Dear readers, friends,
We find ourselves at the end of National Poetry Month once again. Thank you for joining me on this verse-filled journey; I hope you found some words and images that spoke to you along the way.
Special thanks to Kristina Closs, who brought a whole other layer to the poems with her illustrations–and always helped me see the poems in new ways. If you enjoyed her work, please visit her website, where you can purchase prints (including the ones inspired by this month’s poetry!)–or contact her for custom commissions, which she will gladly work on with you.
The final poem I’d like to share with you this April, which is not only National Poetry Month but also Arab American Heritage Month, is by the Palestinian American poet Tariq Luthun. This is a poem I feel in my bones–the home Kristina drew into the illustration is actually a rendering of what was once my great grandparent’s home in Tulkarm, a Palestinian city in the West Bank. Here’s to a day when everyone has a home for the tea to settle, a haven for the mint to steep.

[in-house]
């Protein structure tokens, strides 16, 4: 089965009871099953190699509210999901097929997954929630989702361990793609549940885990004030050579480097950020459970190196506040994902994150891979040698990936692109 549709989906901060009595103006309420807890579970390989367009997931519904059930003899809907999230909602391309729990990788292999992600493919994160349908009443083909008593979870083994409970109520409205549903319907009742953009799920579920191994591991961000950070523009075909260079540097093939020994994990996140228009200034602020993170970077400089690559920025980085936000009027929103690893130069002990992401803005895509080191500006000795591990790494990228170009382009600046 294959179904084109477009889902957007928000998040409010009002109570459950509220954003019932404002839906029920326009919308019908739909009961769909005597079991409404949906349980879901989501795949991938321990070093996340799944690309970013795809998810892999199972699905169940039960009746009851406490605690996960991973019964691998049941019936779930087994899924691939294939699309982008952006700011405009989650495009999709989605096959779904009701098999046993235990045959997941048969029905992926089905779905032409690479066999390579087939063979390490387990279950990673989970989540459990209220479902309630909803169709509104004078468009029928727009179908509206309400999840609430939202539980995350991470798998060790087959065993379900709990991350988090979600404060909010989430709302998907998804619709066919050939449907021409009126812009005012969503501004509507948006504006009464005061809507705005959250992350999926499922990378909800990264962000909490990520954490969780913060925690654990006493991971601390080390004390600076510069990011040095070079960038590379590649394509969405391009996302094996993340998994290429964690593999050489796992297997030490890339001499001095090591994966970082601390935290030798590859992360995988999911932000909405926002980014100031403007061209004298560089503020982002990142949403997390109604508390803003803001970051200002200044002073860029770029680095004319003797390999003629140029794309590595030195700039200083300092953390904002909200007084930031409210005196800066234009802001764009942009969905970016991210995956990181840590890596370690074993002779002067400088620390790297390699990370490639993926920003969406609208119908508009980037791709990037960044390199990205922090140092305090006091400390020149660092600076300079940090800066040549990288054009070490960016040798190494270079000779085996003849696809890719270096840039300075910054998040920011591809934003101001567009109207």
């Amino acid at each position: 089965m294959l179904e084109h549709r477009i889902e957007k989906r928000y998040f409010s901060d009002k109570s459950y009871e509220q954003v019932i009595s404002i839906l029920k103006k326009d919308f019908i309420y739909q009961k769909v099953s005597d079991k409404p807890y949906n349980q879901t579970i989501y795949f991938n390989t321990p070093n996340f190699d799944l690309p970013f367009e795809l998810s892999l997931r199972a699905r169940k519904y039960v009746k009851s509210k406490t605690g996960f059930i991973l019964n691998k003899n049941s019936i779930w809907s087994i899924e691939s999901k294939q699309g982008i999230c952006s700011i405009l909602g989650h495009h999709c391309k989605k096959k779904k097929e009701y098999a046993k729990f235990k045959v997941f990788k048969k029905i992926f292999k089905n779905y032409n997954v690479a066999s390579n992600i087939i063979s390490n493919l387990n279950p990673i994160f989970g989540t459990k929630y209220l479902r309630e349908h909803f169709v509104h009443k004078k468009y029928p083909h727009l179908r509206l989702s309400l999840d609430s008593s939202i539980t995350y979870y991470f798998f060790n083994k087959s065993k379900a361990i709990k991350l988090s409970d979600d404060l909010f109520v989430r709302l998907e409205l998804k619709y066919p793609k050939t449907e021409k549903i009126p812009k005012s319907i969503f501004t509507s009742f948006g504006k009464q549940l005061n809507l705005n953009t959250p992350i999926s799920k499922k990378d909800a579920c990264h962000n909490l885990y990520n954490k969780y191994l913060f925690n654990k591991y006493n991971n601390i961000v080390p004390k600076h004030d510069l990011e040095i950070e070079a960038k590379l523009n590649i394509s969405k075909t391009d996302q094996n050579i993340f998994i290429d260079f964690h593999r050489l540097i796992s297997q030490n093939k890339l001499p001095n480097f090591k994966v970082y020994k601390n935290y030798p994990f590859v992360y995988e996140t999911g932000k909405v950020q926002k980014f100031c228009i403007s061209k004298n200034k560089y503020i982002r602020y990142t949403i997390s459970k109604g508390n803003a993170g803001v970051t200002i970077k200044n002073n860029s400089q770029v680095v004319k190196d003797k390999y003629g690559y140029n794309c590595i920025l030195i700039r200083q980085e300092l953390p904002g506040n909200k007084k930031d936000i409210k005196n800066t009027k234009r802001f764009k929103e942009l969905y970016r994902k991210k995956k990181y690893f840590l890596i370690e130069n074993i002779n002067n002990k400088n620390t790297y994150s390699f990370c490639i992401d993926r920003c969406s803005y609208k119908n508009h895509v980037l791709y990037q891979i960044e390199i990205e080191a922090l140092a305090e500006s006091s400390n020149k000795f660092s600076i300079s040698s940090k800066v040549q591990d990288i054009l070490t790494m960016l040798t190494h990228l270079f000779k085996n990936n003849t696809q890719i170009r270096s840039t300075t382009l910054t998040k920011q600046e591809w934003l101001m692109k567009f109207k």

I GO TO THE BACKYARD TO PICK MINT LEAVES FOR MY MOTHER
Today, my mouth fell
wide when I saw the light
slip into the hills, and those boys
I grew up with did not
come back. Or, so I hear. Mama
would often ask me to gather
the mint leaves from behind our home,
and so I would leave for this
nectar – without it, there is nothing sweet
to speak of. I pray that
when I am gone, my people speak
as sweetly of me as I do of them.
I see us, often, steeped
in the land and hope that
a shore remains
a shore – not a place to become
yesterday. The girls have joined the boys
now – all of them
tucked just beyond
the earth. But I know they wouldn’t run
from their mothers – not without a fight,
a chase, a hunt, a honey, a home
for the tea to settle; a haven
for us to return to.